An Animated Cartoon against Parasitic Worm Infections

Koko discovers the infection ways of parasitic worms thanks to magic glasses giv

Koko discovers the infection ways of parasitic worms thanks to magic glasses given by a medical doctor.

The educational animation film ’Koko et les lunettes magiques’ aims to strengthen the awareness of school-aged children and their families in Côte d’Ivoire against parasitic worm infections by showing them simple, but effective preventive hygiene practices. The animation film is the key element in an intervention study in western Côte d’Ivoire conducted by Swiss TPH, the Centre Suisse des Recherches Scientifiques en Côte d’Ivoire and the Université Félix Houphouët-Boigny, Côte d’Ivoire. The film has been tested for efficacy in schools and the research team is evaluating its potential for further use in French-speaking western Africa. The methodological approach used to develop the animated cartoon and the results of the pilot testing are published on PLOS Neglected Tropical Diseases.

’Koko et les lunettes magiques’ tells the story of a boy who discovers the many ways in which parasitic worms infect people’s bodies and make them suffer from abdominal pain and diarrhoea. The animated cartoon in French addresses children and their parents in Côte d’Ivoire to raise their awareness and and make them minimise the risk to become infected by parasitic worm through simple, but effective preventive actions such as using latrines, washing hands after the toilet and covering food-dishes.

The 15-minutes movie has been developed by the Abidjan-based cartoon company Africa Toon in collaboration with a scientific team from Swiss TPH, the Centre Suisse des Recherches Scientifiques en Côte d’Ivoire (CSRS), long-standing partner organisation of Swiss TPH, and the Université Félix Houphouët-Boigny, Côte d’Ivoire. Giovanna Raso, scientific project leader at Swiss TPH: "It is well known that preventive chemotherapy is the main strategy to reduce parasitic worm infections like soil-transmitted helminthiasis and schistosomiasis. However, if hygiene behaviour has not been changed, re-infections with these parasites can occur rapidly."

Pilot tested in schools

In a first step, the Swiss TPH team did formative research that allowed them to better understand the knowledge, attitudes and practices regarding hygiene in the context of parasitic worm infections of school-aged children in Côte d’Ivoire. "This allowed us to identify several key messages for the animated cartoon to specifically address local knowledge gaps," says Raso. After the film production in 2015, the animated cartoon was pilot tested in eight selected schools and further fine-tuned. The methodological approach used to develop the animated cartoon and the results of the pilot testing are published on PLOS Neglected Tropical Diseases. The overall-aim of the study is to help change behaviour and thus minimise the risk to become infected and suffer from parasitic worm infections.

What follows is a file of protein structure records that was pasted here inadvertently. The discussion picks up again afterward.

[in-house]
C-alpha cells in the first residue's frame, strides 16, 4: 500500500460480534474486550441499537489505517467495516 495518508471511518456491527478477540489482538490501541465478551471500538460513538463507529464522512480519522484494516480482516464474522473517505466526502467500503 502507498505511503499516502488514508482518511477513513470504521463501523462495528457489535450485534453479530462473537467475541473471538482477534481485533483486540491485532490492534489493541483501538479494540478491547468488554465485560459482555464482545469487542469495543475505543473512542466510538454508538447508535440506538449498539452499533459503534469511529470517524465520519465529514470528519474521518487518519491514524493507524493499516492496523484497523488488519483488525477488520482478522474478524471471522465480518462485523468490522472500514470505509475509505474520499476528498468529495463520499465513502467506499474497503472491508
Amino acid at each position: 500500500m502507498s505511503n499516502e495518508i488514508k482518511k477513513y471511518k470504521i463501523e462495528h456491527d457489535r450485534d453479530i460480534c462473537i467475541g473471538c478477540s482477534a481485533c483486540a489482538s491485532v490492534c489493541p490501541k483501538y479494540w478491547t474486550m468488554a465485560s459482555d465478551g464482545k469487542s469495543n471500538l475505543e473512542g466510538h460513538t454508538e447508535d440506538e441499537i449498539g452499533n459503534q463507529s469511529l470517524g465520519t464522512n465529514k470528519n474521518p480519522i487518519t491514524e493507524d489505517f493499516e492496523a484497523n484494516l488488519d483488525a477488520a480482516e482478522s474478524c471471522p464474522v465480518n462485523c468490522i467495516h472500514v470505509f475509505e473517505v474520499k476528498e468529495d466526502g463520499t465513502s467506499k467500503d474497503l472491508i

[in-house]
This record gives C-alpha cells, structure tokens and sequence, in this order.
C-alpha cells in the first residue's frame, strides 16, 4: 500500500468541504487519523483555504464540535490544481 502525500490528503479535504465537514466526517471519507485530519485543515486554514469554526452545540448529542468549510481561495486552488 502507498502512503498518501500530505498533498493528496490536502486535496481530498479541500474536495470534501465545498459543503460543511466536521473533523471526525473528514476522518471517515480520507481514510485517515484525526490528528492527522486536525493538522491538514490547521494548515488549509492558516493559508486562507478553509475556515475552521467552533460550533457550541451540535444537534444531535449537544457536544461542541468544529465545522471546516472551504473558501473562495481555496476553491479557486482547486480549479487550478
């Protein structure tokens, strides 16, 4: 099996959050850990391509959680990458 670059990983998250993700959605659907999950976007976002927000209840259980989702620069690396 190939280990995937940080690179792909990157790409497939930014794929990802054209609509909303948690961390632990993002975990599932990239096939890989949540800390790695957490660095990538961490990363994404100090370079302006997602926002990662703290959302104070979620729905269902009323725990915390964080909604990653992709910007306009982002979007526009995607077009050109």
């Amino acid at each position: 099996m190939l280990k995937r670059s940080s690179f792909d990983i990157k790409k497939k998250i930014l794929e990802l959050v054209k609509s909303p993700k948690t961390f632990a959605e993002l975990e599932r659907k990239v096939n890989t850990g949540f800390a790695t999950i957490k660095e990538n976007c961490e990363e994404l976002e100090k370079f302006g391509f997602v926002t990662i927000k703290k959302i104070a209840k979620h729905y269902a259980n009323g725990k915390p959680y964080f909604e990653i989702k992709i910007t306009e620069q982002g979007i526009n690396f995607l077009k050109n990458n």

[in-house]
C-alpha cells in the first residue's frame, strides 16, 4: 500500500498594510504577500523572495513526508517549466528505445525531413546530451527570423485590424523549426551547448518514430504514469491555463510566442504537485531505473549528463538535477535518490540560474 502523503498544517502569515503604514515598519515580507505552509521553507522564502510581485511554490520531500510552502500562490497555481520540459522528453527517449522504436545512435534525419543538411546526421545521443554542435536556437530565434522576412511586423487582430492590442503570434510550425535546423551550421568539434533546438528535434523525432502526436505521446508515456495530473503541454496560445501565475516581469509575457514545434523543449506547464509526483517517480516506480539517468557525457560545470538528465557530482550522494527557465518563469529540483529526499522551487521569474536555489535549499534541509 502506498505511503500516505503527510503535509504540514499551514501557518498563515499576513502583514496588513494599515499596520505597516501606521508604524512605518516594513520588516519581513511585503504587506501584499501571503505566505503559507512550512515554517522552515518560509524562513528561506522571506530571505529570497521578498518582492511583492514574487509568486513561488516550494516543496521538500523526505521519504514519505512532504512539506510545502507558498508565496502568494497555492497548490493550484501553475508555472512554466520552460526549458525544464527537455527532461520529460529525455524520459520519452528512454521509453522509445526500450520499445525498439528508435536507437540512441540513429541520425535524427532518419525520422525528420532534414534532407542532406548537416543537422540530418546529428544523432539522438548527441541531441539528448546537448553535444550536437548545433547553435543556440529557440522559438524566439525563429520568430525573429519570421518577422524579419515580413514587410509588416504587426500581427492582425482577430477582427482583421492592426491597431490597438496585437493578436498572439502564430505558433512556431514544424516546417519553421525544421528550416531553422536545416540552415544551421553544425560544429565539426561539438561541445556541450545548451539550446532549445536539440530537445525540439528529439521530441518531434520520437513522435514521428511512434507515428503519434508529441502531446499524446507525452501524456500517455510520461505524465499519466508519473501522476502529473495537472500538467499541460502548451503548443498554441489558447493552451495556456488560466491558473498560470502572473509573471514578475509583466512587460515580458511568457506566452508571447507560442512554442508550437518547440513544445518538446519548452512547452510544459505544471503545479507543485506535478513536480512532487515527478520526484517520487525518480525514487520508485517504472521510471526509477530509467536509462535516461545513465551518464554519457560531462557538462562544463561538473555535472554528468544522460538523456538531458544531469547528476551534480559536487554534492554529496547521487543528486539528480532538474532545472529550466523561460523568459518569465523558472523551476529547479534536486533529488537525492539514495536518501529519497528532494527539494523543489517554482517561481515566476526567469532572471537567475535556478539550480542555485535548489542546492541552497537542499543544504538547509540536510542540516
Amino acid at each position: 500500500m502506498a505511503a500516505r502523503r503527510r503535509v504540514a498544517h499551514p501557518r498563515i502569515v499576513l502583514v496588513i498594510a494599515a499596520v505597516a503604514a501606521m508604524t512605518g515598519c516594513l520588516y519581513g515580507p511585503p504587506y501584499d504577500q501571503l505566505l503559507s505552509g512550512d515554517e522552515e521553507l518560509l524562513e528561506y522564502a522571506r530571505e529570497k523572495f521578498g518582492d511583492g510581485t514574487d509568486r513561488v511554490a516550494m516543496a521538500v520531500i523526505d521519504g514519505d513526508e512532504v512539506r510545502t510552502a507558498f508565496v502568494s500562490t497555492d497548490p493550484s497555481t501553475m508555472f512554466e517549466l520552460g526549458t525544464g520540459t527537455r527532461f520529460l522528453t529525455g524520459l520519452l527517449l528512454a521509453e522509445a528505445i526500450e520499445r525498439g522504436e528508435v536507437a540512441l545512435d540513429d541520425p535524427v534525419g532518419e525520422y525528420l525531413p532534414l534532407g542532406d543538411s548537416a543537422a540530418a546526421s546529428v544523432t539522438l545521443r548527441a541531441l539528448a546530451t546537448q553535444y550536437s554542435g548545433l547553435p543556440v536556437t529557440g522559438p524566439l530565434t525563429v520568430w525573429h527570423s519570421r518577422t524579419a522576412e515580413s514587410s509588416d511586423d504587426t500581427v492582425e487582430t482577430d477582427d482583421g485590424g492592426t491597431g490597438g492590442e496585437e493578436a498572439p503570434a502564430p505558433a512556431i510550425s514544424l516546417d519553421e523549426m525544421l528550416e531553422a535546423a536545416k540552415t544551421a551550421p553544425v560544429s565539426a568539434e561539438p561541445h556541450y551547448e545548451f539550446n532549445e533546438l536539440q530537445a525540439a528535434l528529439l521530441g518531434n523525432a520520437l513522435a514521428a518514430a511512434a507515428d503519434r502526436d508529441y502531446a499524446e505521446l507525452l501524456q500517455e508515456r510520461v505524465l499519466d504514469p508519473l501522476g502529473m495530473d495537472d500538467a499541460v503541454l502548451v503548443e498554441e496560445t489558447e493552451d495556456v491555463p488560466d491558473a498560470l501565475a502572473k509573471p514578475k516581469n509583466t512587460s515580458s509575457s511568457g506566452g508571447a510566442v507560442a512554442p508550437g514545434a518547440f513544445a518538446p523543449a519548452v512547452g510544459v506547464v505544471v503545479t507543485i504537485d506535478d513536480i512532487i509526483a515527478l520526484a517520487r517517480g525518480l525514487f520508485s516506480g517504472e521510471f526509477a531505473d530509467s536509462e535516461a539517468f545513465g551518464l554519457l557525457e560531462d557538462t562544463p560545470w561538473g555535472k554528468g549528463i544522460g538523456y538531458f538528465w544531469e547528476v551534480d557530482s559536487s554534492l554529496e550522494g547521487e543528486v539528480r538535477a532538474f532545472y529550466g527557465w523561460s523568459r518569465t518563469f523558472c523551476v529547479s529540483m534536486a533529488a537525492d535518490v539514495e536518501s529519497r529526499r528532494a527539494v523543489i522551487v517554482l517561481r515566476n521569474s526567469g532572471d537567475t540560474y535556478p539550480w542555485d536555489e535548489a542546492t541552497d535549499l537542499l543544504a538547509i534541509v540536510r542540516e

Pilot testing of the educational film revealed that, in the short term, children grasped and kept key messages. "Most of the children who watched the cartoon reported to have liked it a lot," explains Raso. "They could retain the key-messages provided by the cartoon."

Great Potential

"The health educational tool has great potential for application in the official school curricula," she continues. "Furthermore, there is interest from the Ivorian Ministry of Health to use this animated cartoon as a complement to ongoing schistosomiasis and soil-transmitted helminthiases control activities in Côte d’Ivoire. The tool can be validated in other French speaking west African countries, too."

About Soil-transmitted Helminth Infections

Approximately 1.5 billion people are infected with at least one of the three types of soil-transmitted helminths: A. lumbricoides, hookworm and T. trichiura. They are caused by parasitic worms which are transmitted by eggs present in human feces, which contaminate the soil in areas where sanitation is poor. Infected children are physically, nutritionally and cognitively impaired. Parasitic worm infections are a major public health concern among the poor and most vulnerable populations in Asia, Sub-Sahara Africa and the Americas.

Leading Institution in Helminth Drug Development

Swiss TPH is one of the leading institutions worldwide in discovering novel treatments and conducting clinical trials in the area of parasitic worms. On 7 and 8 December 2017, Swiss TPH hosts an international symposium on the topic of "Helminth Infection - From Transmission to Control" in Basel, Switzerland.